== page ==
Unfortunately, fans of Metallica in Australia and New Zealand are going to have to put their plans on seeing the band on tour on hold for a bit.
According to reports from the band’s website, singer/guitarist James Hetfield has reentered rehab. Hetfield has long battled the demons of drug and alcohol usage and, according to fellow band members, “had to reenter a treatment program to work on his recovery again.” The trip to rehab will postpone several dates the band had scheduled in October and November in Australia and New Zealand.
As one of the subgenres of rock music, Southern rock is a hodgepodge of many musical genres. Melding hard rock, country, blues, bluegrass and even a bit of gospel, Southern rock began in the 50s and emerged as a powerhouse in the 70s. With groups like the Allman Brothers Band and Lynyrd Skynyrd, Southern rock became a staple of the airwaves on both pop and rock radio.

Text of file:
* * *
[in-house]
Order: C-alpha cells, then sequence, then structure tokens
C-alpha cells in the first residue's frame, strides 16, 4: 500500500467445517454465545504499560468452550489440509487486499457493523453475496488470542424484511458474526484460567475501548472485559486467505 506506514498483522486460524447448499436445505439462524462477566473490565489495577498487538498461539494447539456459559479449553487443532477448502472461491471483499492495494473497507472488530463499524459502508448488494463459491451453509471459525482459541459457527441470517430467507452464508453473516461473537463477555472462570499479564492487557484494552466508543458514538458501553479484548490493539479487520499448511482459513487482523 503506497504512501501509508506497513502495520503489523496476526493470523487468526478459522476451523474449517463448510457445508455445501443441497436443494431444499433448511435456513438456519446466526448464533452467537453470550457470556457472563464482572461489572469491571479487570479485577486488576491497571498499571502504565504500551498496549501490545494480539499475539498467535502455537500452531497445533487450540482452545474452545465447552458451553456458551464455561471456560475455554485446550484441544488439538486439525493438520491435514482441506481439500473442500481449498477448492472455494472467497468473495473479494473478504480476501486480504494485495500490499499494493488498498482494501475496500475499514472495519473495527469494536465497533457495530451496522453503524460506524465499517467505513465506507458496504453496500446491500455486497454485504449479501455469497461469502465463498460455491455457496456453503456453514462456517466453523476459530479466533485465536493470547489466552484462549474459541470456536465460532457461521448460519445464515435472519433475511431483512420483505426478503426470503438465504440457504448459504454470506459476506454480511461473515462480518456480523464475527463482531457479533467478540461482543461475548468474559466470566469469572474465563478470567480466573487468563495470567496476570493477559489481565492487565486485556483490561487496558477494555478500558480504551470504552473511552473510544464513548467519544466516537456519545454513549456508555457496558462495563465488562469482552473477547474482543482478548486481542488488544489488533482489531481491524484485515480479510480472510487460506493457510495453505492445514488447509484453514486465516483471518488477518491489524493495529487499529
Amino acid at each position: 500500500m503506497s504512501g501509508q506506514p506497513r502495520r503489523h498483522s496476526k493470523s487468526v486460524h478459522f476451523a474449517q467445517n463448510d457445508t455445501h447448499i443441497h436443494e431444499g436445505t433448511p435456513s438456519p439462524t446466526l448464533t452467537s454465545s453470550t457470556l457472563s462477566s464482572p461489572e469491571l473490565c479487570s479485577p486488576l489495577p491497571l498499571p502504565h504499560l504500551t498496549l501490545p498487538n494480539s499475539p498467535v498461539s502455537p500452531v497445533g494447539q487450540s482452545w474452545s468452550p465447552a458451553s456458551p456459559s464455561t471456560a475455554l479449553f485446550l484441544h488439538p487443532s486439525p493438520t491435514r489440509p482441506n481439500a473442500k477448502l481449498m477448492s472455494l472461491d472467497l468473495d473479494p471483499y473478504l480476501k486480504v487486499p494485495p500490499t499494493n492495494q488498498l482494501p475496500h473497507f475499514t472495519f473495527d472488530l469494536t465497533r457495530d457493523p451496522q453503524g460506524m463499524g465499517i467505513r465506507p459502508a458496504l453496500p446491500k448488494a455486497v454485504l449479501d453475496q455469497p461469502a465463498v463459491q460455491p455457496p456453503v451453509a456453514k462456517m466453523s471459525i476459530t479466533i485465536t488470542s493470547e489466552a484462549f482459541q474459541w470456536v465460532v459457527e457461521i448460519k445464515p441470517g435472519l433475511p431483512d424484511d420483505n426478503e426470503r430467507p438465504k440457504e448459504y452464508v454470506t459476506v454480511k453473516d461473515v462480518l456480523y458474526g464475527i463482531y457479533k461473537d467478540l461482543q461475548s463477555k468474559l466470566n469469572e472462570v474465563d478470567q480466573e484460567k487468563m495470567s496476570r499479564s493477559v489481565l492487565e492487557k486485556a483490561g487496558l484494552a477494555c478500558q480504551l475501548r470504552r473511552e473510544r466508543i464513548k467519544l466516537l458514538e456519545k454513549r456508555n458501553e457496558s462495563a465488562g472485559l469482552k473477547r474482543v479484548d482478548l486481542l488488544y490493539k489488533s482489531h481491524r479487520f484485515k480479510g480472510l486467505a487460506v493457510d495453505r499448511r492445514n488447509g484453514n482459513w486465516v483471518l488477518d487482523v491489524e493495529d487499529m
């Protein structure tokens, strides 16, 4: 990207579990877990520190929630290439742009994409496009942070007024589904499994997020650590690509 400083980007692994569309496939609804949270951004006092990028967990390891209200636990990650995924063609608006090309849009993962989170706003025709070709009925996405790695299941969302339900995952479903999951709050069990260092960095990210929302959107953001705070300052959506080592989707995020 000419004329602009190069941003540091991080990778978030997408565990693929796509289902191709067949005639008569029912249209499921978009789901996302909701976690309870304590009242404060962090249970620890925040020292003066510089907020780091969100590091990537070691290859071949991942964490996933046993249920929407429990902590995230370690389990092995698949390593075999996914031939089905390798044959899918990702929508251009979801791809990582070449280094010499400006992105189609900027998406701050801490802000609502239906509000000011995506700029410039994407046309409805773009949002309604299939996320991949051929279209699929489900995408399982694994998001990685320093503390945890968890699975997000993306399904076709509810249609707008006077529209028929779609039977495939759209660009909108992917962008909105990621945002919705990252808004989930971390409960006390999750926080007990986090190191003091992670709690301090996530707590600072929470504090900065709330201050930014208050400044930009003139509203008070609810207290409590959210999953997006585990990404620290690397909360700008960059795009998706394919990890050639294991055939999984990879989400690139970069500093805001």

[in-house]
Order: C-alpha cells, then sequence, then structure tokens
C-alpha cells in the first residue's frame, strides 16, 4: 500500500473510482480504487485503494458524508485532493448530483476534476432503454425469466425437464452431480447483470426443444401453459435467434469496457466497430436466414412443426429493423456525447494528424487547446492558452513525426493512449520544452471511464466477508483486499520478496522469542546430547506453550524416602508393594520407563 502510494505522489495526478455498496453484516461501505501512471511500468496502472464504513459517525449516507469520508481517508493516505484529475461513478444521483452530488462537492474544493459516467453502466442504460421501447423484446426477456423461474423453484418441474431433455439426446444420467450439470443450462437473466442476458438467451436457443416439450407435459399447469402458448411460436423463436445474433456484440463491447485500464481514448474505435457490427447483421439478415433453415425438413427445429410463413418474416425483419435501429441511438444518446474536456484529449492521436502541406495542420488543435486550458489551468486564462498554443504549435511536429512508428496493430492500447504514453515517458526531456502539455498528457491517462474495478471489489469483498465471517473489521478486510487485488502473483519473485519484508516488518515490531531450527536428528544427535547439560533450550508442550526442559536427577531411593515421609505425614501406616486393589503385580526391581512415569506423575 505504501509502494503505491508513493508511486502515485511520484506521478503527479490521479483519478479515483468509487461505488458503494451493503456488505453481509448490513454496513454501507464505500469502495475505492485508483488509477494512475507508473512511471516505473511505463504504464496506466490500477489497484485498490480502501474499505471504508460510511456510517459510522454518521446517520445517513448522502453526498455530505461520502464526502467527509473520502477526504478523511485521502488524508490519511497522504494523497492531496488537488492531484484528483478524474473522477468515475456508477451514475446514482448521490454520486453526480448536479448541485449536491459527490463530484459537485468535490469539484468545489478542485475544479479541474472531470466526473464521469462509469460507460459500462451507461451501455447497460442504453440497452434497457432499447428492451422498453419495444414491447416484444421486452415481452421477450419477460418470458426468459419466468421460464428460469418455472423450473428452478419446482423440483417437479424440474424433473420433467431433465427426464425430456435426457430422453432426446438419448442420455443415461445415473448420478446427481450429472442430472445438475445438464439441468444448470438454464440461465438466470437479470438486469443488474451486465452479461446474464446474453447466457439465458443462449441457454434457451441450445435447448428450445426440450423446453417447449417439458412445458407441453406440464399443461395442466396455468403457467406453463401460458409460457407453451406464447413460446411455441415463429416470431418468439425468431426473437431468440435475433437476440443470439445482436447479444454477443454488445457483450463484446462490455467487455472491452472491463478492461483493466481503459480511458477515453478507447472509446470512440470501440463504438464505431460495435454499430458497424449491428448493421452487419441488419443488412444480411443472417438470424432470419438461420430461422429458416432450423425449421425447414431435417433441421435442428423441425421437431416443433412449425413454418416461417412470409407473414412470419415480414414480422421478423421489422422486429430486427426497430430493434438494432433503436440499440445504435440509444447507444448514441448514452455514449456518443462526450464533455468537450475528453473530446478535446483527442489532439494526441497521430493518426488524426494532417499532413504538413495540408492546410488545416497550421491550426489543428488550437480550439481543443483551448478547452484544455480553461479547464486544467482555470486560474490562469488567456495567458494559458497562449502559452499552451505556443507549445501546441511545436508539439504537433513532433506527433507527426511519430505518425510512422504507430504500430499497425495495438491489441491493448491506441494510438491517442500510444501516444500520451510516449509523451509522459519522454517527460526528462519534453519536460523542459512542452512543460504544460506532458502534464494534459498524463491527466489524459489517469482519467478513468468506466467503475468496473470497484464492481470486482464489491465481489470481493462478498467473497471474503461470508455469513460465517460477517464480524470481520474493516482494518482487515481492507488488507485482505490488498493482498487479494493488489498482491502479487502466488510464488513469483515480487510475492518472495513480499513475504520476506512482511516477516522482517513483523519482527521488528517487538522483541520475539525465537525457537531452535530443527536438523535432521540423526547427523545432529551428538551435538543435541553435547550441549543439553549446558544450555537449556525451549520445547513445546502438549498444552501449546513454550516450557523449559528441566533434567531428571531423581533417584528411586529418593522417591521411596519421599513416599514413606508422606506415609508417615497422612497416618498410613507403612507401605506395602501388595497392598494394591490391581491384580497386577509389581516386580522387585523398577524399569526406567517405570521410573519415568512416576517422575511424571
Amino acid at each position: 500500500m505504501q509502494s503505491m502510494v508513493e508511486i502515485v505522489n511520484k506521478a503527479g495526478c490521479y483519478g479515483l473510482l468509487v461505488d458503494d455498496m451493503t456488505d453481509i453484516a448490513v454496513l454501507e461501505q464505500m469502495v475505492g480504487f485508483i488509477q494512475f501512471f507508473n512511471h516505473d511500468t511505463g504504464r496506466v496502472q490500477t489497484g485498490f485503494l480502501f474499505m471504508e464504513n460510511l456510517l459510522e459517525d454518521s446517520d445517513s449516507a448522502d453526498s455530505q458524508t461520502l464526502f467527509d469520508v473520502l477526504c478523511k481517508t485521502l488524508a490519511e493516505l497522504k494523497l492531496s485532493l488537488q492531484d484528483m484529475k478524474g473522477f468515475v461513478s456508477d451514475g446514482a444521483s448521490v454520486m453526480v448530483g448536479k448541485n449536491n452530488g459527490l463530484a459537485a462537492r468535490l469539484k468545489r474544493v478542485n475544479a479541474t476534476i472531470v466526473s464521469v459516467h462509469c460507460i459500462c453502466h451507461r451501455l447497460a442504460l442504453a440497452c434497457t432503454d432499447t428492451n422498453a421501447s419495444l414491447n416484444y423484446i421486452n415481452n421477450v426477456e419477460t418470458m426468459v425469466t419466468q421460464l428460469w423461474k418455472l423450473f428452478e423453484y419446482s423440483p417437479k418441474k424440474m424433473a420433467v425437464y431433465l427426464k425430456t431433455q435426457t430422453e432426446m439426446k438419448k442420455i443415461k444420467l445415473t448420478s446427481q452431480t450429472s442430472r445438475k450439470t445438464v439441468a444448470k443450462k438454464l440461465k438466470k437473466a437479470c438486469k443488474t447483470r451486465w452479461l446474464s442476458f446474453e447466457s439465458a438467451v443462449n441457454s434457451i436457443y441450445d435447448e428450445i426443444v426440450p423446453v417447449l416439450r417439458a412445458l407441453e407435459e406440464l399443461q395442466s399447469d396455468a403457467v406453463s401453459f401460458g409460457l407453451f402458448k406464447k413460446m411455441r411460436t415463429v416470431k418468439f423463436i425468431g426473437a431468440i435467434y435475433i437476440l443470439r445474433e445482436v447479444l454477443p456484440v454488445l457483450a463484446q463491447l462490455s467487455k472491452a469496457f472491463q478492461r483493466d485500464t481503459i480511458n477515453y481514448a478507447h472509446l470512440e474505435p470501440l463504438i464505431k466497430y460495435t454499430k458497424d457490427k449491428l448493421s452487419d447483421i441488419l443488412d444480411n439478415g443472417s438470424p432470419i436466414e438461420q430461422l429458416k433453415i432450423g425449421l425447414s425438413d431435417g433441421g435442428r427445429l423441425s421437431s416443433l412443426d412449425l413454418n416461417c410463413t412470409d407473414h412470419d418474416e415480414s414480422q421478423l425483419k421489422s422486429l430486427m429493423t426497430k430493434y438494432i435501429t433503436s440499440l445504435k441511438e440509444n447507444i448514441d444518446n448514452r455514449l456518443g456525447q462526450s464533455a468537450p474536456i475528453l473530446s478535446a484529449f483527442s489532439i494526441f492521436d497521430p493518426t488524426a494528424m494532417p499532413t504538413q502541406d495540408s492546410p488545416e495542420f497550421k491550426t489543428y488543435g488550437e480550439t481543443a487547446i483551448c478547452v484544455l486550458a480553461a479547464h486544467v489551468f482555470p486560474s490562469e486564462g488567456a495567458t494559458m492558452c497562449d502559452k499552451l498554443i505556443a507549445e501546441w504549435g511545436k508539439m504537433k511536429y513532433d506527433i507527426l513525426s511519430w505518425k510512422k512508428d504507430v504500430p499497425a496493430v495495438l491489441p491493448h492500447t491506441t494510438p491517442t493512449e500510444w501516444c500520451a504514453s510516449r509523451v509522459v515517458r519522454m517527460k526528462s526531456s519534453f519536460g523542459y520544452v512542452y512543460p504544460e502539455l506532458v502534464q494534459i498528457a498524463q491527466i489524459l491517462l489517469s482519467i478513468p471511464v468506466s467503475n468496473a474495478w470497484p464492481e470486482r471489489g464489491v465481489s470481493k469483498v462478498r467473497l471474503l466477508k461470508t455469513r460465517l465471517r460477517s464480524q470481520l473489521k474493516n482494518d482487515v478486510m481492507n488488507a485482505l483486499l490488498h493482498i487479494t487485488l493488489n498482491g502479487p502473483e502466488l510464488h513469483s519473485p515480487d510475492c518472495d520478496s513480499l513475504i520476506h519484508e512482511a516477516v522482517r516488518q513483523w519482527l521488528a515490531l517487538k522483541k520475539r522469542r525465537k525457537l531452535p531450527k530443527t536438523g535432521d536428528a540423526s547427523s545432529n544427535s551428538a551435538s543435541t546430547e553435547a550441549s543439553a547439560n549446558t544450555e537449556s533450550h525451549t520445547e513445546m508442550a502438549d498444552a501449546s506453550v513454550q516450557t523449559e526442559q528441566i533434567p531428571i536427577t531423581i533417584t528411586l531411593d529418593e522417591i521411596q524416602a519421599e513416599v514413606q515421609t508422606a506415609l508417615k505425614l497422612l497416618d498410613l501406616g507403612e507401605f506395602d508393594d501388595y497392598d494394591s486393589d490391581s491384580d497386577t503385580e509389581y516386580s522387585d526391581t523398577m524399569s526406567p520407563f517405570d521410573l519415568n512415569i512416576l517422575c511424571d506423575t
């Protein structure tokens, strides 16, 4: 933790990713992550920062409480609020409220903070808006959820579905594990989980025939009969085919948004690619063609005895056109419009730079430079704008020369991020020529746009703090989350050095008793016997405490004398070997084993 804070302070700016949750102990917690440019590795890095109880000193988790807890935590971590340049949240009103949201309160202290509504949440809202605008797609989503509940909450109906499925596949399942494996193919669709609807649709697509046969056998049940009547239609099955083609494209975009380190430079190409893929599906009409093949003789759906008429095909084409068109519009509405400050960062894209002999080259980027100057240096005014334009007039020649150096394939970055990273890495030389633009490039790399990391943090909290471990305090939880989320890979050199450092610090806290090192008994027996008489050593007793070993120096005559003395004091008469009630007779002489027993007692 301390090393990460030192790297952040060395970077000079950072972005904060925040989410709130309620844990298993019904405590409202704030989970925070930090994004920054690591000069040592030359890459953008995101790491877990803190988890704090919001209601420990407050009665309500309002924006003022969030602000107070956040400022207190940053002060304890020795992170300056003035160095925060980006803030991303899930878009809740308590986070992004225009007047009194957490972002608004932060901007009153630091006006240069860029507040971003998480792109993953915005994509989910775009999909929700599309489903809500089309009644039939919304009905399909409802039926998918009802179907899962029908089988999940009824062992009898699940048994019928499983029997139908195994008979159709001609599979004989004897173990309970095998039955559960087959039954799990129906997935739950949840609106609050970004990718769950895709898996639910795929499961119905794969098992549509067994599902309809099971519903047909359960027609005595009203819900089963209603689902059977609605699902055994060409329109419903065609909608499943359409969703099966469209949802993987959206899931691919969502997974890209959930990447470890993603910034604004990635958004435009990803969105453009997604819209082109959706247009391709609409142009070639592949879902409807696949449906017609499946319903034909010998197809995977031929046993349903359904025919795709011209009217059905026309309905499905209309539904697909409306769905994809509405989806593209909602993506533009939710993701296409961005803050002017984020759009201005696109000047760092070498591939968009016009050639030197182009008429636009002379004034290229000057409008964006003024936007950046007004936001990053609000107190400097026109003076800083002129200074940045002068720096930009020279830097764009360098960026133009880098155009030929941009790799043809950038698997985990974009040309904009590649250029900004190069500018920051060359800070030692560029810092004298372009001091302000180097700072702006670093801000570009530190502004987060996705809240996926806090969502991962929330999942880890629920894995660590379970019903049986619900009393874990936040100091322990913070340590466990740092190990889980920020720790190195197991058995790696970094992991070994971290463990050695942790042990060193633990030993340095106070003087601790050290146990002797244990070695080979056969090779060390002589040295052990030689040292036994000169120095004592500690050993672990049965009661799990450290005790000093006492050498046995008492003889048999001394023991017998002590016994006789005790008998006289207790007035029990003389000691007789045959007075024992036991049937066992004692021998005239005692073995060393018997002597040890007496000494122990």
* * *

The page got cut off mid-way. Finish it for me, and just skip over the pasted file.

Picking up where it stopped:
As the 80s and 90s came along, however, Southern rock began to fade from the fore. Today, it is but a shell of its former self, with only a few new practitioners standing alongside some of the “old guard” of the genre. Why has it gone away? As we look at a brief history of Southern rock on the Renegades Radio Podcast, we’ll examine why it was popular and why, at this mark in the 21st century, it is struggling for a spot in the limelight.
One of the things that makes the world of music more interesting than normal is when artists collaborate. Whether it is two individual singers, a singer and a band, two bands or even a singer, a band and a DJ, these collaborations have brought some great music that spans different genres. We’re going to take a look at these collaborations that will embrace the worlds of pop, rap, country and hard rock…join us for the next hour!